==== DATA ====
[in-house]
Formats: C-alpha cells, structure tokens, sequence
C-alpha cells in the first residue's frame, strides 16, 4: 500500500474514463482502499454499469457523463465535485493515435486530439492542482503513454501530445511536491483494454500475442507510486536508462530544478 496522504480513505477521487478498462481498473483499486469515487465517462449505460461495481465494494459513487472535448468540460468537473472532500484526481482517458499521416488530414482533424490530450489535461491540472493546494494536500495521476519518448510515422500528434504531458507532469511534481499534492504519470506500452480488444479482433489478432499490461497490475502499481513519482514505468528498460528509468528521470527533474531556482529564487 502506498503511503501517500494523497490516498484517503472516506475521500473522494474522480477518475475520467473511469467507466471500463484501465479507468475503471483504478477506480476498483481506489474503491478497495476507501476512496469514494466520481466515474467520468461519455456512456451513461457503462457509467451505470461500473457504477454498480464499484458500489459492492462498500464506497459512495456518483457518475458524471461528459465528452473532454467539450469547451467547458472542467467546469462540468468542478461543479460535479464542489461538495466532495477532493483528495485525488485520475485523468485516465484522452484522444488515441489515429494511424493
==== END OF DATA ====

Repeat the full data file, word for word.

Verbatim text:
[in-house]
Formats: C-alpha cells, structure tokens, sequence
C-alpha cells in the first residue's frame, strides 16, 4: 500500500474514463482502499454499469457523463465535485493515435486530439492542482503513454501530445511536491483494454500475442507510486536508462530544478 496522504480513505477521487478498462481498473483499486469515487465517462449505460461495481465494494459513487472535448468540460468537473472532500484526481482517458499521416488530414482533424490530450489535461491540472493546494494536500495521476519518448510515422500528434504531458507532469511534481499534492504519470506500452480488444479482433489478432499490461497490475502499481513519482514505468528498460528509468528521470527533474531556482529564487 502506498503511503501517500494523497490516498484517503472516506475521500473522494474522480477518475475520467473511469467507466471500463484501465479507468475503471483504478477506480476498483481506489474503491478497495476507501476512496469514494466520481466515474467520468461519455456512456451513461457503462457509467451505470461500473457504477454498480464499484458500489459492492462498500464506497459512495456518483457518475458524471461528459465528452473532454467539450469547451467547458472542467467546469462540468468542478461543479460535479464542489461538495466532495477532493483528495485525488485520475485523468485516465484522452484522444488515441489515429494511424493